Books this post is based on:
- Introducing Jungian Psychology – Robin Robertson
- 1992, part of the Newleaf Popular Psychology series
- The Saga of the Exiles series by Julian May
- Titles include The Many-Coloured Land, The Golden Torc, The Non-Born King and The Adversary. Published between 1981 and 1984 by Houghton Mifflin in the United States and Pan in the UK.
A year or so ago, I read and greatly enjoyed The Saga of the Exiles, on the recommendation of someone who had first come across them in childhood. Much more recently I became interested in Jungian psychology as one of the very few areas where science meets mysticism on terms that are not complete and utter nonsense. I read Robin Robertson’s Introducing Jungian Psychology which proved to be an excellent overview of a very complex subject. I was aware that May had reportedly written her series with reference to Jungian archetypes and I read the Robertson book with that in mind.
A basic summary of Jung’s ideas on personality types
Robertson says that Jung identified four basic components to the personality – the functions of thinking, feeling, sensation and intuition. His contention was that these exist in opposed pairs, so thinking is the opposite of feeling and sensation the opposite of intuition. Each of us has one function that is our primary way of relating to the world, but is forever incapable of properly developing its opposite. So, if you are primarily a thinker you will be weak at feeling and vice versa. Secondary functions can be developed, but the inferior function never can. However, most excitingly, Jung saw what he called the “inferior function” as the gateway to the collective unconscious.
In addition each of us is either an introvert or an extravert, something which adds an extra dimension of complexity to the above system. Extraverts relate to the world through external factors such as people and situations while introverts like to have a good think about things in order to understand before acting. So, taking this into account, if you are an introverted sensate your inferior function will be extraverted intuition.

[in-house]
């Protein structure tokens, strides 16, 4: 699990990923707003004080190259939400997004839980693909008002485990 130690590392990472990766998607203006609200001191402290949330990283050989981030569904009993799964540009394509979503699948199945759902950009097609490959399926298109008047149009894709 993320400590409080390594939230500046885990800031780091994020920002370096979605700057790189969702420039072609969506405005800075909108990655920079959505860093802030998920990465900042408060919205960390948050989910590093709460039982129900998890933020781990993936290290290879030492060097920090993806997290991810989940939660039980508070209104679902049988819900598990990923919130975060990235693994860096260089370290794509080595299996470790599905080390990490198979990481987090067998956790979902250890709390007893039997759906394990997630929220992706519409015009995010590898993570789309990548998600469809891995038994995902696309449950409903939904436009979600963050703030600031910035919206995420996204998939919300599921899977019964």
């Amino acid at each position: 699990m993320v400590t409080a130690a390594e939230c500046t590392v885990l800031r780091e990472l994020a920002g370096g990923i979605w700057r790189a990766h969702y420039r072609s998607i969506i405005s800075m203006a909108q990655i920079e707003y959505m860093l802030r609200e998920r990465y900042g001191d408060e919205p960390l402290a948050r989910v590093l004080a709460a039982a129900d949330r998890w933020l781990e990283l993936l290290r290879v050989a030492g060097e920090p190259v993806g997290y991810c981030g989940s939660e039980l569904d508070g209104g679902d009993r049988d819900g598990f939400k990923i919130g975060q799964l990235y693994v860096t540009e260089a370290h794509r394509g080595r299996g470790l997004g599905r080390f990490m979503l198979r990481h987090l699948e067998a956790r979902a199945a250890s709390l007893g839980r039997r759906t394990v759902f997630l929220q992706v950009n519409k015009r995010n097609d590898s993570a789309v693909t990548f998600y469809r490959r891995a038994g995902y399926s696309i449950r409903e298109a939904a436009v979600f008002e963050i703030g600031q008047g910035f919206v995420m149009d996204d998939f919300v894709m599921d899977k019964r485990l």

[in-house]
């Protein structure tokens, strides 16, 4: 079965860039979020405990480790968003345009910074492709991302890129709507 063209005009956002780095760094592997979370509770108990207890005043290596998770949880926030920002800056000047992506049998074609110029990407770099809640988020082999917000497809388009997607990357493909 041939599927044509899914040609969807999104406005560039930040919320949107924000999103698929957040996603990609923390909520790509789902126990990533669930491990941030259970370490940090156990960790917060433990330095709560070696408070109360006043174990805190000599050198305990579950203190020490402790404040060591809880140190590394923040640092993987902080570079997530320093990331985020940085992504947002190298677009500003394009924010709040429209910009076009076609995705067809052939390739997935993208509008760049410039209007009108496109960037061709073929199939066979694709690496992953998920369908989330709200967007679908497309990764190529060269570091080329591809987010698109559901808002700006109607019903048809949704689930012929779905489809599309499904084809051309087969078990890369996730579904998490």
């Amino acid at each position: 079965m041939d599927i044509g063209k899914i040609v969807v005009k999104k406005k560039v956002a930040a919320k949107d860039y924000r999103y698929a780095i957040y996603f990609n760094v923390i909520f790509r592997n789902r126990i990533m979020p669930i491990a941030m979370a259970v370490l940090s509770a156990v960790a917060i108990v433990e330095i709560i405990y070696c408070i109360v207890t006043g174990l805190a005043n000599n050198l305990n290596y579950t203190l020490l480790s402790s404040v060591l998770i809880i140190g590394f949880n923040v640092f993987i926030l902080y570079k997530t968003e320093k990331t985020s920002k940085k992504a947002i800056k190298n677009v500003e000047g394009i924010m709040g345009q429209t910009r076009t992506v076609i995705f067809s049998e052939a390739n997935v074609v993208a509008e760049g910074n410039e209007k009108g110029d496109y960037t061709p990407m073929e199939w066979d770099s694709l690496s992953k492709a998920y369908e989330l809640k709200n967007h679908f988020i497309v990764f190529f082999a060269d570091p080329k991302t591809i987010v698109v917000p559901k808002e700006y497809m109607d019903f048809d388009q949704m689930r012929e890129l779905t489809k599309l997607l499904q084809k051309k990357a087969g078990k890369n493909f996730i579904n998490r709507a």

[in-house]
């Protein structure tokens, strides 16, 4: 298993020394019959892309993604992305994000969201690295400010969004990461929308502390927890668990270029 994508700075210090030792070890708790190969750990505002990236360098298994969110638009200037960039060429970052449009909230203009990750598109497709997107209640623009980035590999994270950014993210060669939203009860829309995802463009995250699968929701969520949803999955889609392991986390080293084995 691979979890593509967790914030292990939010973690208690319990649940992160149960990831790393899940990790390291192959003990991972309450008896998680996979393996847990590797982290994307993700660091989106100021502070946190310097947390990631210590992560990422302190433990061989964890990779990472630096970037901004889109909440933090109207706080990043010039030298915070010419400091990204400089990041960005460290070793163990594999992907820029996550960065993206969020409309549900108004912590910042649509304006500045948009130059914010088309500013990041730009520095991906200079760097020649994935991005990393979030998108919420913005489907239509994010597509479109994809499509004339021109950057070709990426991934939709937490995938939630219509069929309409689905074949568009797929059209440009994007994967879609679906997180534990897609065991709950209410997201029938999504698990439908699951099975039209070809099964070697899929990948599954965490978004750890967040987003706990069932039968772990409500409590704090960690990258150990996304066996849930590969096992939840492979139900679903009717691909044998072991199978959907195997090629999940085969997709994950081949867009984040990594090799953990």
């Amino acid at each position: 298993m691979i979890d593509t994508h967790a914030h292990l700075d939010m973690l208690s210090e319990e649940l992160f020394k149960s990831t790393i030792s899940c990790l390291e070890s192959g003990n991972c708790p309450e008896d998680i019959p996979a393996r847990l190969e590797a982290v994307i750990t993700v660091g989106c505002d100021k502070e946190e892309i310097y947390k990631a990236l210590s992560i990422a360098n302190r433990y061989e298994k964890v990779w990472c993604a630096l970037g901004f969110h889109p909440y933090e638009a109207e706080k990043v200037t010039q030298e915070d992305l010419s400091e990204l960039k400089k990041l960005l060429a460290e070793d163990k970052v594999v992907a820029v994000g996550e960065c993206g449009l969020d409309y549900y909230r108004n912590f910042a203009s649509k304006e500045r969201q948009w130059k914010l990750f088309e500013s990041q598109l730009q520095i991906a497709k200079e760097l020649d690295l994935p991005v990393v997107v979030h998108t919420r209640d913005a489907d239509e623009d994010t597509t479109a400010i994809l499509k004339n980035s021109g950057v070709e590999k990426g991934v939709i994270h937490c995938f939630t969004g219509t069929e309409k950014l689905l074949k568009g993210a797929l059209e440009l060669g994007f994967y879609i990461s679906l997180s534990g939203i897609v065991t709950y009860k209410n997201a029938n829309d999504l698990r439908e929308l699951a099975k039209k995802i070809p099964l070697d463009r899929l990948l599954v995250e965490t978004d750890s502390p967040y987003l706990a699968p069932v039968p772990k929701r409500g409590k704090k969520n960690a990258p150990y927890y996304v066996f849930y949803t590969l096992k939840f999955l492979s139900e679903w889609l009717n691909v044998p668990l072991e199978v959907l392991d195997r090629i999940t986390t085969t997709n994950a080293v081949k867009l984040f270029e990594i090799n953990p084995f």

For more information on Jungian personality types click here.
This was later extrapolated into the well-known Myers-Briggs Type Indicator, a psychometric questionnaire designed to measure psychological preferences in how people perceive the world and make decisions. Learn more here.
Jung and May’s characters
It occurred to me that it would be very interesting to see how the eight characters in Group Green fitted into this system. And they fitted well enough that I thought it worthwhile to write this blog post. Now, some of the group matched up very obviously, examples being Elizabeth, Claude, Aiken and Bryan. Others, such as Amerie and Stein, seemed a lot less obvious and required considerable thought. I’m not claiming to be an expert on Jung – just someone who read a few books and saw some similarities. I’m also not claiming that the attempt to match up May’s characters with the personality types is perfect or definitive in any way. But I found some of the similarities striking and interesting (thinker that I am) and I hope you will too. I also dealt with the characters as they are at the beginning of the series, especially using the descriptions of each which is used to introduce them, as they undergo considerable development in the course of four books.